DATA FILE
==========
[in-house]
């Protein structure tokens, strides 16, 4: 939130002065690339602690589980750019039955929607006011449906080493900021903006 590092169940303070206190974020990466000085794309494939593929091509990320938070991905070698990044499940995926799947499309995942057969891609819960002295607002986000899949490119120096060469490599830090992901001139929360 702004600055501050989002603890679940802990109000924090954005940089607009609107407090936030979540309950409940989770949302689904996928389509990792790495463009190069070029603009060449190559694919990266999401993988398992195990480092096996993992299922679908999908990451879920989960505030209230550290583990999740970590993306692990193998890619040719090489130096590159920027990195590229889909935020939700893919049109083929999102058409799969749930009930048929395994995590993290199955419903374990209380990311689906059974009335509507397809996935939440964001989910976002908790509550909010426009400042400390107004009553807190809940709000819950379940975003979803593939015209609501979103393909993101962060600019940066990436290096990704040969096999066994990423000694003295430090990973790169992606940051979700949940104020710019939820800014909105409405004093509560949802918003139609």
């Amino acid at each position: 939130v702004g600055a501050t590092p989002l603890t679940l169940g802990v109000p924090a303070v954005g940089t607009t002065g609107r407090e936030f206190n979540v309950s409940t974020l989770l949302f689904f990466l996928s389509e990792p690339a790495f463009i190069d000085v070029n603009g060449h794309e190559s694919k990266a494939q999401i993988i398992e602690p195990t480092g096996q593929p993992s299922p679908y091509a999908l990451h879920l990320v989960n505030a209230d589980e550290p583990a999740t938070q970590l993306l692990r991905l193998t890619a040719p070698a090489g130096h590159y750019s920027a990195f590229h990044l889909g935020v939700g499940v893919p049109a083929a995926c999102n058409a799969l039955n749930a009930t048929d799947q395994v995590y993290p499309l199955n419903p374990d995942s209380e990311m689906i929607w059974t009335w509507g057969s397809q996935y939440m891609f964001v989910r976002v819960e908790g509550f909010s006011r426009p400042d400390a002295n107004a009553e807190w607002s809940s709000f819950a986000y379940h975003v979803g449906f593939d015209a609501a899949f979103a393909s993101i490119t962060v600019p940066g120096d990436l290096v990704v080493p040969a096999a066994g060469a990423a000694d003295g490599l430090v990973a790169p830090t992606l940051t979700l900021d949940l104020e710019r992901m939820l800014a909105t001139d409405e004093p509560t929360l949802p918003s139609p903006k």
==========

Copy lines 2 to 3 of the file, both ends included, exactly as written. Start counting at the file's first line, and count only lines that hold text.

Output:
């Protein structure tokens, strides 16, 4: 939130002065690339602690589980750019039955929607006011449906080493900021903006 590092169940303070206190974020990466000085794309494939593929091509990320938070991905070698990044499940995926799947499309995942057969891609819960002295607002986000899949490119120096060469490599830090992901001139929360 702004600055501050989002603890679940802990109000924090954005940089607009609107407090936030979540309950409940989770949302689904996928389509990792790495463009190069070029603009060449190559694919990266999401993988398992195990480092096996993992299922679908999908990451879920989960505030209230550290583990999740970590993306692990193998890619040719090489130096590159920027990195590229889909935020939700893919049109083929999102058409799969749930009930048929395994995590993290199955419903374990209380990311689906059974009335509507397809996935939440964001989910976002908790509550909010426009400042400390107004009553807190809940709000819950379940975003979803593939015209609501979103393909993101962060600019940066990436290096990704040969096999066994990423000694003295430090990973790169992606940051979700949940104020710019939820800014909105409405004093509560949802918003139609």
């Amino acid at each position: 939130v702004g600055a501050t590092p989002l603890t679940l169940g802990v109000p924090a303070v954005g940089t607009t002065g609107r407090e936030f206190n979540v309950s409940t974020l989770l949302f689904f990466l996928s389509e990792p690339a790495f463009i190069d000085v070029n603009g060449h794309e190559s694919k990266a494939q999401i993988i398992e602690p195990t480092g096996q593929p993992s299922p679908y091509a999908l990451h879920l990320v989960n505030a209230d589980e550290p583990a999740t938070q970590l993306l692990r991905l193998t890619a040719p070698a090489g130096h590159y750019s920027a990195f590229h990044l889909g935020v939700g499940v893919p049109a083929a995926c999102n058409a799969l039955n749930a009930t048929d799947q395994v995590y993290p499309l199955n419903p374990d995942s209380e990311m689906i929607w059974t009335w509507g057969s397809q996935y939440m891609f964001v989910r976002v819960e908790g509550f909010s006011r426009p400042d400390a002295n107004a009553e807190w607002s809940s709000f819950a986000y379940h975003v979803g449906f593939d015209a609501a899949f979103a393909s993101i490119t962060v600019p940066g120096d990436l290096v990704v080493p040969a096999a066994g060469a990423a000694d003295g490599l430090v990973a790169p830090t992606l940051t979700l900021d949940l104020e710019r992901m939820l800014a909105t001139d409405e004093p509560t929360l949802p918003s139609p903006k």